A team of international researchers reports in the British Journal of Cancer on whether a germline mutation in phosphoinositide-3-kinase catalytic subunit alpha, or PIK3CA, affects breast cancer risk — somatic mutations in PIK3CA are common in breast cancer tumors in Caucasians. The team genotyped approximately 36,400 cases and 35,000 controls from different studies. The team found that the SNP of interest was associated with a decreased risk of breast cancer in combined studies of white Europeans, but did not reach significance in a replication study. "Common germline variation in PIK3CA does not have a strong influence on the risk of breast cancer," the authors conclude.
Researchers from VU University in Amsterdam characterize the risk of renal cancer and pneumothorax for people with Birt-Hogg-Dubé syndrome, an autosomal dominant disorder caused by germline FLCN mutations. The researchers studied 115 people with FLCN mutations from 35 BHD families. "We confirmed a high yield of FLCN mutations in clinically defined BHD families [and] we found a substantially increased lifetime risk of renal cancer of 16 percent for FLCN mutation carriers," the authors write in the British Journal of Cancer, adding that the risk of pneumothorax in carriers was 29 percent.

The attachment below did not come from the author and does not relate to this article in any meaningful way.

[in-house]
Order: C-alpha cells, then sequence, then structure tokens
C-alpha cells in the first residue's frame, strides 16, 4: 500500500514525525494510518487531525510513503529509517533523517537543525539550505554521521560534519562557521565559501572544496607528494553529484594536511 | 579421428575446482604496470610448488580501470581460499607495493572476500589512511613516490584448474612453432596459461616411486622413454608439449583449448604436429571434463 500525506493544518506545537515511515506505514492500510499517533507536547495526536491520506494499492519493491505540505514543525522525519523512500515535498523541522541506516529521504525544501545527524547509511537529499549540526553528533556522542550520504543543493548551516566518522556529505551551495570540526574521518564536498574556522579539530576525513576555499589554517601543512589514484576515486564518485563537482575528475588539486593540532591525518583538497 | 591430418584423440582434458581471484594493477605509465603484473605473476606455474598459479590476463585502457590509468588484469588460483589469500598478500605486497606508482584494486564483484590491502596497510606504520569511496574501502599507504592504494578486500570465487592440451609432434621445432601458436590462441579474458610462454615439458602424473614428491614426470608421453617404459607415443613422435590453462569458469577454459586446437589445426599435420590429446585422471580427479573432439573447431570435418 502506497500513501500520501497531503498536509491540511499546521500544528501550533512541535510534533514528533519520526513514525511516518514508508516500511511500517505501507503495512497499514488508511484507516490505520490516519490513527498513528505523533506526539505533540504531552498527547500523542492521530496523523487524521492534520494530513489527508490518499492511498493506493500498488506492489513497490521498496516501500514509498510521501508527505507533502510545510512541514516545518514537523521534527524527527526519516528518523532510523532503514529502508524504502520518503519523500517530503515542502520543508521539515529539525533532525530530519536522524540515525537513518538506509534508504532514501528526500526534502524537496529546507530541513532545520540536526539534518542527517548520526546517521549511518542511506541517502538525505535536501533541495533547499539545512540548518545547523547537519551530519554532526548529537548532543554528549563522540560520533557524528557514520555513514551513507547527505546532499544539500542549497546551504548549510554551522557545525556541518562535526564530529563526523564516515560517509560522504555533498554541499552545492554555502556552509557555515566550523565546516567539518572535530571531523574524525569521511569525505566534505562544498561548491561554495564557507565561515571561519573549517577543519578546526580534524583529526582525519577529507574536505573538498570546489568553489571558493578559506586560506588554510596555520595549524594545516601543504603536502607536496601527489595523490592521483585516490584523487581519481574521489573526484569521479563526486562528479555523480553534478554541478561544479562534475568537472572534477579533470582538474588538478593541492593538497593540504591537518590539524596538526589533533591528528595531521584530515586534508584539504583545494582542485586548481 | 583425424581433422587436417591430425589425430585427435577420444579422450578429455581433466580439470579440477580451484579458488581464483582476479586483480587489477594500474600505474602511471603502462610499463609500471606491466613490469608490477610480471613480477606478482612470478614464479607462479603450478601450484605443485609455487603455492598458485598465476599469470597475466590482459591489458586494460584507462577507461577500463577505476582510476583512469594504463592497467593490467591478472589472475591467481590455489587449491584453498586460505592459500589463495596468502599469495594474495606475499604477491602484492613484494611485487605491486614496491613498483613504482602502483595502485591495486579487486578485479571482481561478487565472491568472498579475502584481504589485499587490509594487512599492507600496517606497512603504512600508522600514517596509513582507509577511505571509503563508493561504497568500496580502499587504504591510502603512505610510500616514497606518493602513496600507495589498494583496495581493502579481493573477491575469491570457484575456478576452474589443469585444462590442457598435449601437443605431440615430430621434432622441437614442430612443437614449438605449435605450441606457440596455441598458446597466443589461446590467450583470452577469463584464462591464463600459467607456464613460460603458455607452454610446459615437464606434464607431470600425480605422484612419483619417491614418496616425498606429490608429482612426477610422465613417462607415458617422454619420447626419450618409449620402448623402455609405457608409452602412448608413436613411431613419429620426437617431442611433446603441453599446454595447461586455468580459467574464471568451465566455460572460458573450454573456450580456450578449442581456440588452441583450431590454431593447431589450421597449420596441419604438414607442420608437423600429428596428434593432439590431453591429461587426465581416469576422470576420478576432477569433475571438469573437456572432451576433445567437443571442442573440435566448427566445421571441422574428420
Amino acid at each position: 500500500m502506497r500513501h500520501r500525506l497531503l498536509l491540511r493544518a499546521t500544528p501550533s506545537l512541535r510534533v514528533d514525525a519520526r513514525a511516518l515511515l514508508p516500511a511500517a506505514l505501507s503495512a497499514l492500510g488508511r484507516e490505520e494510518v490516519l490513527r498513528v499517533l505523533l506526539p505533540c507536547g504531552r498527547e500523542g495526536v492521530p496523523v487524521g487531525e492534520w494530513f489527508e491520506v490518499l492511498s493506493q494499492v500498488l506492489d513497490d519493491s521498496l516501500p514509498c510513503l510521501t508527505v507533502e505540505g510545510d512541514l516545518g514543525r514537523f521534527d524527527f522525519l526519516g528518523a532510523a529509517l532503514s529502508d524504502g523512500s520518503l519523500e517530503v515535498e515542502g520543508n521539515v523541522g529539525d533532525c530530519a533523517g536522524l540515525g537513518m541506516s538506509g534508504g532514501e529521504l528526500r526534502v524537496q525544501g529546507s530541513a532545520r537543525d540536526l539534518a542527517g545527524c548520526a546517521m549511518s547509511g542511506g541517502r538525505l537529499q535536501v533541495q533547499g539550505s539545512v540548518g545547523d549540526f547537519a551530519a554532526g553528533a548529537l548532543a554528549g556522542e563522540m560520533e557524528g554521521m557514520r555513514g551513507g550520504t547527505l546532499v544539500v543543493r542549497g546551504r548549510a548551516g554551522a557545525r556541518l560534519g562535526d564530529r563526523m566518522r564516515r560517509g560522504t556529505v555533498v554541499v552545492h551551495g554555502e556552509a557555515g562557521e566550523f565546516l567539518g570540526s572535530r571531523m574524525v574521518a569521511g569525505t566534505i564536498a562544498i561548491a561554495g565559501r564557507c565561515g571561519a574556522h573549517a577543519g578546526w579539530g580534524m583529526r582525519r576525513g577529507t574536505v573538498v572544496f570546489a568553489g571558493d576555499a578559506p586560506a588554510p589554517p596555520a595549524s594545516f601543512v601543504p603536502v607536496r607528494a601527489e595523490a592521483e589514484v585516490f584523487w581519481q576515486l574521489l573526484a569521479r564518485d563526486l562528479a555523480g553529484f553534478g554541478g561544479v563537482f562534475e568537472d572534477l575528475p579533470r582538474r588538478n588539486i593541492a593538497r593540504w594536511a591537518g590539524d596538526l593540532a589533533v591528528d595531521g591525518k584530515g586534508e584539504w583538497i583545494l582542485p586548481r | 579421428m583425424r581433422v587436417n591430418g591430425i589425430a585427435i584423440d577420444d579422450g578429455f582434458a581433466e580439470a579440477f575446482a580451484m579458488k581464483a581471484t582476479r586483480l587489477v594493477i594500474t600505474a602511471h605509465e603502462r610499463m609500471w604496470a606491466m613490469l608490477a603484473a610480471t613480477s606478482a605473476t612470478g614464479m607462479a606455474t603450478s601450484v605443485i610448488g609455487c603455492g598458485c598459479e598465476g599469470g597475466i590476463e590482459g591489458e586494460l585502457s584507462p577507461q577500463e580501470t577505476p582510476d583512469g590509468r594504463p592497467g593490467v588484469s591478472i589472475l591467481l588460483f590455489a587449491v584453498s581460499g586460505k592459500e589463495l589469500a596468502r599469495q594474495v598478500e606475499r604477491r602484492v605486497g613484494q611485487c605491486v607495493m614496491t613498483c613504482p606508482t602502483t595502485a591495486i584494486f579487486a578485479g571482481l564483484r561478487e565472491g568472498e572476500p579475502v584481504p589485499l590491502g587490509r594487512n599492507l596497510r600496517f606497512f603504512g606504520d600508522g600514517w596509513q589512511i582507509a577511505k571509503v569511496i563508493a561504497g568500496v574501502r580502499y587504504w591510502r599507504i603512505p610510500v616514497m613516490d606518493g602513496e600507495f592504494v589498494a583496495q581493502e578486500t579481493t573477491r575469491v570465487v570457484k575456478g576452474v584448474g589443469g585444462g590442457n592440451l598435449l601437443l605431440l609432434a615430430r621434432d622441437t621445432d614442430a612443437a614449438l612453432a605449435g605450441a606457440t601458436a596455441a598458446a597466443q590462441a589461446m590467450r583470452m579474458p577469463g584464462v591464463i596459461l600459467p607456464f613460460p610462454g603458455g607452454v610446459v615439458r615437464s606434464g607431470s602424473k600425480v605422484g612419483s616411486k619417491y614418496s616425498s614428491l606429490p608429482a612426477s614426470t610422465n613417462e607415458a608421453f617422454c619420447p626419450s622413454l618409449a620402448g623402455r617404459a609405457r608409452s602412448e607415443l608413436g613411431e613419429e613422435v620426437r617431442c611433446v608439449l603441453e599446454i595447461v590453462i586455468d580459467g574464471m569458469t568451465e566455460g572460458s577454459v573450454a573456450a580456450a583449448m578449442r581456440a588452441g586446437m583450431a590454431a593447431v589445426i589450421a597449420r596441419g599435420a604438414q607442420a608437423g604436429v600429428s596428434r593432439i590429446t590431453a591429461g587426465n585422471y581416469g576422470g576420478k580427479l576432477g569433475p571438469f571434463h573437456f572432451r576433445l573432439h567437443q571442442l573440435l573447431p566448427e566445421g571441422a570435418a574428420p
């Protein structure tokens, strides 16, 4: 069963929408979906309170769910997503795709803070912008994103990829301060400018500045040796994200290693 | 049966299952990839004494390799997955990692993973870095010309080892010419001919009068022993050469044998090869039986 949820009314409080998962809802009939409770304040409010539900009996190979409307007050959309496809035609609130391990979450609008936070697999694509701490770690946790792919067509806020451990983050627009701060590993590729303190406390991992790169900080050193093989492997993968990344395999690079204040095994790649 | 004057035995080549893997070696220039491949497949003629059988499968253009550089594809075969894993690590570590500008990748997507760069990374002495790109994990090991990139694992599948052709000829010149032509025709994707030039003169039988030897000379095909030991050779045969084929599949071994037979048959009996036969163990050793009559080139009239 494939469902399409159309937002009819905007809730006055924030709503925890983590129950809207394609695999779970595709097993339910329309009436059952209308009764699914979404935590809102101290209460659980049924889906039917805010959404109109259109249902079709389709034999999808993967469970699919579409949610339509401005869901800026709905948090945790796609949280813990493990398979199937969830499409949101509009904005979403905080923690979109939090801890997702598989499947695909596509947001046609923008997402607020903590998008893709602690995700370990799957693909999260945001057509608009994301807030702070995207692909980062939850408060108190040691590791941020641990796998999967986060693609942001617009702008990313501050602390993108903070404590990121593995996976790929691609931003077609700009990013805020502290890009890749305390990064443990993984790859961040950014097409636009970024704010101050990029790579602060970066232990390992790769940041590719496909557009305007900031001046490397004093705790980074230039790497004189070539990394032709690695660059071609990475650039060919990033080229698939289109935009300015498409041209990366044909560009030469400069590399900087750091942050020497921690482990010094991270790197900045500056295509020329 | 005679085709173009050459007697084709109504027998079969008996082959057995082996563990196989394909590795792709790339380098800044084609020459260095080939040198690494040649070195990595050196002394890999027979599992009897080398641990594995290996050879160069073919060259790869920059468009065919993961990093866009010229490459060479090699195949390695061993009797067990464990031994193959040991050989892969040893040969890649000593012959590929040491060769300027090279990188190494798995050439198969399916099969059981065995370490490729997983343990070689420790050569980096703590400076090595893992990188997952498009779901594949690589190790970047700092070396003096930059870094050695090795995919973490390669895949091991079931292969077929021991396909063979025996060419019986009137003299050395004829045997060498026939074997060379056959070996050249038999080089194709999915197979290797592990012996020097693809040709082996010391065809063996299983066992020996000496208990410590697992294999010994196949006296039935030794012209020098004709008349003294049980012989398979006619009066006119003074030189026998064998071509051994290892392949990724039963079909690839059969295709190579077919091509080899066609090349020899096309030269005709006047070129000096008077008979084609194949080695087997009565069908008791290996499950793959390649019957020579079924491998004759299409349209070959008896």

Finally, researchers at National Taiwan University report on aberrant Wnt signaling in acute myeloid leukemia. In particular, they looked at hypermethylation of Wnt inhibitors and how that relates to gene aberrations in 269 AML patients. The researchers found a "distinct association between hypermethylation of individual Wnt inhibitors and specific gene aberrations, especially Class II mutations," they write. "The Wnt inhibitor hypermethylation might interact with genetic alterations in the leukaemogenesis."